Presidential candidate Sen. Marco Rubio, R-Florida, has filed legislation to make it easier for Veterans Affairs Secretary Bob McDonald to fire workers and lengthen new workers' probationary period from a year to 18 months.

Rubio filed the bill on April 23, the same date that House Veterans Affairs Committee Chairman Rep. Jeff Miller, another Florida Republican, filed identical legislation on the House side.

Both lawmakers said new authority was needed because the law passed last year to help rid VA of senior executives linked to the wait-times scandal has been ineffective. No one has been fired in connection with the appointment delays, which the VA concluded contributed to the deaths of patients.

"I'm very concerned that the VA secretary has apparently not been straightforward with the American people and with Congress about the department's use of the firing authority it was granted last year," Rubio said in a statement. "Our veterans who have been victimized by incompetence and ethical lapses at the VA deserve better, and Congress should step up with new measures to do right by them."

Miller, who has been among the most vocal members of Congress in his criticism of VA failures, said accountability "is a major problem at the department, and right now VA leaders must work with Congress to solve it.

"That's why our focus remains on giving the VA secretary more tools to ensure corrupt and incompetent executives face serious consequences for mismanagement and malfeasance that harms veterans," he said.

But the head of the American Federation of Government Employees, which represents more than 220,000 VA workers, said Miller's latest bill does not target executives, but rank-and-file employees by stripping them of job protections.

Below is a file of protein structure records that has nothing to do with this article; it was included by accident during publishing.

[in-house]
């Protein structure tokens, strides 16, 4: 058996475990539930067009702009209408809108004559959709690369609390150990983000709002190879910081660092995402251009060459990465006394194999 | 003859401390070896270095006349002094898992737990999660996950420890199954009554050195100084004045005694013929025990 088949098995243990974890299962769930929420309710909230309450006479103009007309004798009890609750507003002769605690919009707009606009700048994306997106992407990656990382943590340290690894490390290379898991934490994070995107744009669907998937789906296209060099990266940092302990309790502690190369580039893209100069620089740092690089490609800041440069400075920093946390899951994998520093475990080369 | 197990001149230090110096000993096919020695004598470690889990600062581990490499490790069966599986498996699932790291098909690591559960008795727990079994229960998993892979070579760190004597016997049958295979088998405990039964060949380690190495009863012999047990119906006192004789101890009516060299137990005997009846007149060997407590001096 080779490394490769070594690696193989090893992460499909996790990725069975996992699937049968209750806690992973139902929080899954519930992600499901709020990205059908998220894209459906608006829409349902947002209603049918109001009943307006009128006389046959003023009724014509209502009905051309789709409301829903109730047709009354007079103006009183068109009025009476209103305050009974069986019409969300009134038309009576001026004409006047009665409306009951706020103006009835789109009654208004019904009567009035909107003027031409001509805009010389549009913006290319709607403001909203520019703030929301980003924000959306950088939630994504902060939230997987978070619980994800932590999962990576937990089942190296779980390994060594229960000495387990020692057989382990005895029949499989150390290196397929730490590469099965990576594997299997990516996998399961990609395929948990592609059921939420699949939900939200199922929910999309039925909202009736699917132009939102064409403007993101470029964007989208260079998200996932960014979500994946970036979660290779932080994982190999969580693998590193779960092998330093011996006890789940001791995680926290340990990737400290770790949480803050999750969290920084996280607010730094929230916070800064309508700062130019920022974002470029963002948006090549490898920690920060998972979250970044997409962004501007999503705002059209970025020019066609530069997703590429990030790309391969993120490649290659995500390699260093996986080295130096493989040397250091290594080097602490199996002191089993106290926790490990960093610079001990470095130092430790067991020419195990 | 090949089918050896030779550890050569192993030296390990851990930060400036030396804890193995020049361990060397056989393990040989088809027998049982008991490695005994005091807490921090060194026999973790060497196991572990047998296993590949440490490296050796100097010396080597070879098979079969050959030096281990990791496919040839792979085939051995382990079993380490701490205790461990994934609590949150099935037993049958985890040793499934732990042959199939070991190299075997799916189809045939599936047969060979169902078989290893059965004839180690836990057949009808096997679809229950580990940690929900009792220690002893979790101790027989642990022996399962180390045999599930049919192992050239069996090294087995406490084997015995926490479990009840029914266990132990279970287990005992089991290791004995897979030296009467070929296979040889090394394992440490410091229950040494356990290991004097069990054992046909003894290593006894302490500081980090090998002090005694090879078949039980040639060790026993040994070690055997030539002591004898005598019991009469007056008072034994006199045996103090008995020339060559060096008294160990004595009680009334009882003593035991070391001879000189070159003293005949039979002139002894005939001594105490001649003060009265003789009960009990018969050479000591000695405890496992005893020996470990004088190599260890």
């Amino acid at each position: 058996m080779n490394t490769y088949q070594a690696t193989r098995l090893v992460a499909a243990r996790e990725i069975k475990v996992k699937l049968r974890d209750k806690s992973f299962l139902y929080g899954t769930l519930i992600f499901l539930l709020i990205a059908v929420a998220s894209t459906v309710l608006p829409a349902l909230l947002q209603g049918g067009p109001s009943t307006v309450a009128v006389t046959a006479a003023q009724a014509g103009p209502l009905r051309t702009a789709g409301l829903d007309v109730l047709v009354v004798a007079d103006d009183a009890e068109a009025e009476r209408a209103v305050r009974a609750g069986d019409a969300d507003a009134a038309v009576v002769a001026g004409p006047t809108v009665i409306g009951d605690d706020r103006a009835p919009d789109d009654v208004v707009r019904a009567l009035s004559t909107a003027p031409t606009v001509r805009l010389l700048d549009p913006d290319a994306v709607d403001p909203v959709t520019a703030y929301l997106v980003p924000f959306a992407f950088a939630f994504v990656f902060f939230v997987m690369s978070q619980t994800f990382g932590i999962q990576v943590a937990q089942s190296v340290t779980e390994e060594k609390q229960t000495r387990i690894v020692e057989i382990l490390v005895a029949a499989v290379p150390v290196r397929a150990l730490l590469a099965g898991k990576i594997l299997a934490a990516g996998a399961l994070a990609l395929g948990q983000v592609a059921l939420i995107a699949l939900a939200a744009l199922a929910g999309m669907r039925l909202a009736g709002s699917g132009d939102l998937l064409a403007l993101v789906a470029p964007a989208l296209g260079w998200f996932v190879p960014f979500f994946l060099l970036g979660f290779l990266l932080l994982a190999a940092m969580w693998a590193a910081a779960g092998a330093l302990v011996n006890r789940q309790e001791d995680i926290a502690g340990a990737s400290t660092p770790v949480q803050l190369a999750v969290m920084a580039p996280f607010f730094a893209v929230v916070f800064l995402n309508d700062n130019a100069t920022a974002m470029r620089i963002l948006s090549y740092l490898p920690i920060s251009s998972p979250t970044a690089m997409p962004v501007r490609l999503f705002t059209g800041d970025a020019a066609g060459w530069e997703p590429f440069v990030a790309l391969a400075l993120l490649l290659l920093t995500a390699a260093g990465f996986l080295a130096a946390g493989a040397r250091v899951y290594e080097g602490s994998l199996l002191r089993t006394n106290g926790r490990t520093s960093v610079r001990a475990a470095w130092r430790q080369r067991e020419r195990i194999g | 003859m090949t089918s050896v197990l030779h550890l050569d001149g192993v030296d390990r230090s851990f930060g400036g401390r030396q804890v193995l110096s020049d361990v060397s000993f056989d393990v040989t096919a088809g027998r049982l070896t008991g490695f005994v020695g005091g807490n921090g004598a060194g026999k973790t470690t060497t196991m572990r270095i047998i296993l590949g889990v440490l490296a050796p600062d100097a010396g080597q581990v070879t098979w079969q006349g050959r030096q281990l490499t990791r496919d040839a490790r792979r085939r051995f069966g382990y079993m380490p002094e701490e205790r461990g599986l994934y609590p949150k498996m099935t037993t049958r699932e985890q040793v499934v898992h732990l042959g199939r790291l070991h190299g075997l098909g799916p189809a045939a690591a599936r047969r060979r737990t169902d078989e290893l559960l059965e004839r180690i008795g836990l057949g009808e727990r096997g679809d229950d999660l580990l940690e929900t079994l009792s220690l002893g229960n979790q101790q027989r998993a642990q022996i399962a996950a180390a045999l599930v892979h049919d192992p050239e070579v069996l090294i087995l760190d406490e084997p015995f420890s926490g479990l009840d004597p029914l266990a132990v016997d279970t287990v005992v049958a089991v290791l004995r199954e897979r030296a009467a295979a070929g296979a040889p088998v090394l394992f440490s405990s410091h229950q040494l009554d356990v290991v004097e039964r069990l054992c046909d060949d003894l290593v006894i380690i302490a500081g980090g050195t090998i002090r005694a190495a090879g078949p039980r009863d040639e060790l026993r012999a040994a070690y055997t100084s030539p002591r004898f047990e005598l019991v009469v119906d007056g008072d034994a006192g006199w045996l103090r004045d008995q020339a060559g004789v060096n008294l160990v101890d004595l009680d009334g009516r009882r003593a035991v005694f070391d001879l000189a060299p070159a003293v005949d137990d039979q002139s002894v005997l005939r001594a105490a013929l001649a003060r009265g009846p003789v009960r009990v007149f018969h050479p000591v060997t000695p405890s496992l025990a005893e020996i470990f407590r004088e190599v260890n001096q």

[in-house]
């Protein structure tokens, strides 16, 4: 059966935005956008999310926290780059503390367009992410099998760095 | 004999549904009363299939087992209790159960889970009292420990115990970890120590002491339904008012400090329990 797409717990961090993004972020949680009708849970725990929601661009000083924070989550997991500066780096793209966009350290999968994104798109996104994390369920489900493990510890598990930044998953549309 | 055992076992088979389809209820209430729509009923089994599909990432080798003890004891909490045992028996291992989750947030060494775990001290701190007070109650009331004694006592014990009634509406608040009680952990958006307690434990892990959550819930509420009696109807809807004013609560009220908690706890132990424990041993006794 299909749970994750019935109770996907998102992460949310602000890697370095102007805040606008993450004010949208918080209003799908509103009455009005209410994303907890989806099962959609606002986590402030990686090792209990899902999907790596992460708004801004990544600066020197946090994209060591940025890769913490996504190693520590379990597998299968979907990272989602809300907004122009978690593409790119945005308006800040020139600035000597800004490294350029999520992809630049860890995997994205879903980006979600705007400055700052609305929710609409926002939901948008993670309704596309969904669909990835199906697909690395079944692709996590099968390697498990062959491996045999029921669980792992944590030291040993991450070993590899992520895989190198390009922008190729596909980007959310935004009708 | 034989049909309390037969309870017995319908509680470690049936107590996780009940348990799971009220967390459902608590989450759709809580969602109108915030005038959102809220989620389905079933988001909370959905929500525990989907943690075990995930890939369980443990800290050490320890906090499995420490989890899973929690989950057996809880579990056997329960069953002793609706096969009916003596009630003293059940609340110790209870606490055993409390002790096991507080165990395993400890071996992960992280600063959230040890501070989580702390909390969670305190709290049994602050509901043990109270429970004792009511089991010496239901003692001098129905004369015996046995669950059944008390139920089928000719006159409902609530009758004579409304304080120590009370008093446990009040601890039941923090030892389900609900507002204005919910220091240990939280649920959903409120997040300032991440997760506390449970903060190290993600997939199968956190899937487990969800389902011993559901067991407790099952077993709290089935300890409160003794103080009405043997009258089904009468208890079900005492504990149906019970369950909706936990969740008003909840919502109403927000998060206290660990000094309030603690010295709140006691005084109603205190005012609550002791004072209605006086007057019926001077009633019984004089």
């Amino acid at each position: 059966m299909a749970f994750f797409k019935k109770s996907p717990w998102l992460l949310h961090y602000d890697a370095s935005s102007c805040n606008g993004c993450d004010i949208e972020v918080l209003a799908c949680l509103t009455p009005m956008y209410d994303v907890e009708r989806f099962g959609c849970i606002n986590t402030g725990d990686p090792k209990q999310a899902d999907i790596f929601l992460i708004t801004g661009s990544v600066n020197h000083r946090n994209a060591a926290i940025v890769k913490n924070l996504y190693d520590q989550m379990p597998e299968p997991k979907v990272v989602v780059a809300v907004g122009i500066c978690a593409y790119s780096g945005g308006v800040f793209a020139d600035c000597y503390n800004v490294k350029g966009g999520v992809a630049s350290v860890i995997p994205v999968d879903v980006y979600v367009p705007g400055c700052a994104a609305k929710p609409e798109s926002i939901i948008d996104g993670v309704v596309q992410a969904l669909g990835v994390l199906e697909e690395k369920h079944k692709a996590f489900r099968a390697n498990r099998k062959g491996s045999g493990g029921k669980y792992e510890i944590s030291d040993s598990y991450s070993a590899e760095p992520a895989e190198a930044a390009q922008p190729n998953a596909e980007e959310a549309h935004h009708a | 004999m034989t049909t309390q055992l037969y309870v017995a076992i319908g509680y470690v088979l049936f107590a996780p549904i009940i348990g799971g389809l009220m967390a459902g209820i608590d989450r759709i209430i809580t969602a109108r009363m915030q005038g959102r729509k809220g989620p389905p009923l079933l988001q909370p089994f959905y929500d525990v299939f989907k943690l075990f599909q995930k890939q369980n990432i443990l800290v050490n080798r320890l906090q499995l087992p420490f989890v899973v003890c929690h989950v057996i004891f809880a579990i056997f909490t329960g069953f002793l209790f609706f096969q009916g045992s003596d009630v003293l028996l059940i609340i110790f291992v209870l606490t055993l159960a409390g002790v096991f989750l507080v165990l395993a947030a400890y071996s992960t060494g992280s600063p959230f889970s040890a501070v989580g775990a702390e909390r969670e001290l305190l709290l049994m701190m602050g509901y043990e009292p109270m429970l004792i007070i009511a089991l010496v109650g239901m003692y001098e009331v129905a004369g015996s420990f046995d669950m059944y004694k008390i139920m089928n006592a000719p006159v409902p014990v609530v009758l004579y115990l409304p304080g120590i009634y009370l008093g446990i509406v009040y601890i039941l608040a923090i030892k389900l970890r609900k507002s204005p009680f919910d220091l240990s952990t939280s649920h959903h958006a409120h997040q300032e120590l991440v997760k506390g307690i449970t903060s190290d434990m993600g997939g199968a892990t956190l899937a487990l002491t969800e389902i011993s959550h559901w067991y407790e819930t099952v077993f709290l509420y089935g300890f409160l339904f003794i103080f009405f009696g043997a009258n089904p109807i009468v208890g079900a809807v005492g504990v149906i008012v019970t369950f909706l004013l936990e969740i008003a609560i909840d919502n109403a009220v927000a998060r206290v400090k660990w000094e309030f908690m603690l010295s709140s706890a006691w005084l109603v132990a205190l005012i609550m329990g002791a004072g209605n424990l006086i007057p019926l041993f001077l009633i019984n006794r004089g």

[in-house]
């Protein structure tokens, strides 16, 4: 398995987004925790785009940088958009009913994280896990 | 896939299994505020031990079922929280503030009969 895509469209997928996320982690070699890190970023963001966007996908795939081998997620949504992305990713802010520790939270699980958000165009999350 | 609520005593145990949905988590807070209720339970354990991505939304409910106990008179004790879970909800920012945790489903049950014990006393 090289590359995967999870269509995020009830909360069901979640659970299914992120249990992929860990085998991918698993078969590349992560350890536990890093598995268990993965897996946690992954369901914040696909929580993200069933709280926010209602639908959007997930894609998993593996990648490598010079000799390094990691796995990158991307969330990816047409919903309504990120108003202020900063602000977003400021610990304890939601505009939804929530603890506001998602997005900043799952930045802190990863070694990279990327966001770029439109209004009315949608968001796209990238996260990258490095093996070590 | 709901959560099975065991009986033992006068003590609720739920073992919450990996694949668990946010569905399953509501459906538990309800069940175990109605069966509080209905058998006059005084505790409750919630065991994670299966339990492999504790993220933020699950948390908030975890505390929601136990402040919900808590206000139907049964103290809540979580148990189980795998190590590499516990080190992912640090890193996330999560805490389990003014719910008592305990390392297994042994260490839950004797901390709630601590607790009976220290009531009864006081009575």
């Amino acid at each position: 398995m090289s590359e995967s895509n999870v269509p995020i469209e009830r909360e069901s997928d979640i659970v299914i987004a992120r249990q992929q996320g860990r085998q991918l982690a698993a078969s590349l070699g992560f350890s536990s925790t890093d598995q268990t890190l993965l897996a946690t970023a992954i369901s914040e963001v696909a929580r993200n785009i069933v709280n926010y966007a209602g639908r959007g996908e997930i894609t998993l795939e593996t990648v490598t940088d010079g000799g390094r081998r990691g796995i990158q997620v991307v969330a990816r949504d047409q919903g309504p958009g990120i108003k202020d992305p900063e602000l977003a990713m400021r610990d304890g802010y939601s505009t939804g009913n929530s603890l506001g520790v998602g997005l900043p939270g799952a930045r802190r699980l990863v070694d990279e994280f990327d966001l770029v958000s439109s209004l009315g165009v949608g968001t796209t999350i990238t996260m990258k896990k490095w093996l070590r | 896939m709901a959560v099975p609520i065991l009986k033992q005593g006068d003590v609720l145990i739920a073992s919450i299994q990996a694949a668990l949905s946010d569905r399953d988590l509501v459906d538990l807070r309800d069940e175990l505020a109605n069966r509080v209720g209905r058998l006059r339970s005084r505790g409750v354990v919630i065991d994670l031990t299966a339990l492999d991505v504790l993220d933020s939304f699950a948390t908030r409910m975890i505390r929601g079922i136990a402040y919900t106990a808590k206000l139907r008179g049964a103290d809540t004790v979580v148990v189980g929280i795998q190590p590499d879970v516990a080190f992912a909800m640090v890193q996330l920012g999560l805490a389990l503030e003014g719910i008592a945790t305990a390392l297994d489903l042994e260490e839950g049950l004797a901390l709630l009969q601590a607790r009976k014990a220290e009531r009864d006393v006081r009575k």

AFGE National President J. David Cox Sr. said the bill would "allow nearly 'at will' dismissals with immediate loss of all pay for all employees, including large numbers of service-connected disabled veterans in clerk, housekeeper and cemetery caretaker jobs supporting their families on less than $30,000 a year." 

National VA Council President Alma Lee said the proposed legislation "targets the very workers who have risked their jobs to testify on management abuses, some of whom before the chairman's own committee." 

"We need more protections for front-line employees, not fewer," Lee said.

The new bills do have the backing of the Veterans of Foreign Wars, The American Legion, the Iraq and Afghanistan Veterans of America, and Concerned Veterans for America.

"VA employees need to understand that if they harm veterans, then they will be fired. This bill delivers on that idea and is worthy of our support," VFW National Legislative Service Director Raymond Kelley said in a statement released with Miller's announcement late last week.

Miller said his bill would allow McDonald to remove any VA employee based on performance or misconduct. The employee would have seven days to appeal the termination to the Merit Systems Protection Board, which would then have 45 days to make a decision.

That became the law for senior executive service employees under last year's accountability legislation.

The new bill also would limit McDonald's authority to remove or demote a whistleblower who has filed a claim with the Office of Special Counsel and extend the probationary period for new employees from a year to 18 months.

At the 18-month point, the worker's immediate supervisor would have to declare that the employee is qualified for the job before full Civil Service protections are granted, according to Miller.

The proposed bill would also direct the Government Accountability Office to review how much time, space and resources employees devote to labor union activities at VA.

-- Bryant Jordan can be reached at bryant.jordan@military.com.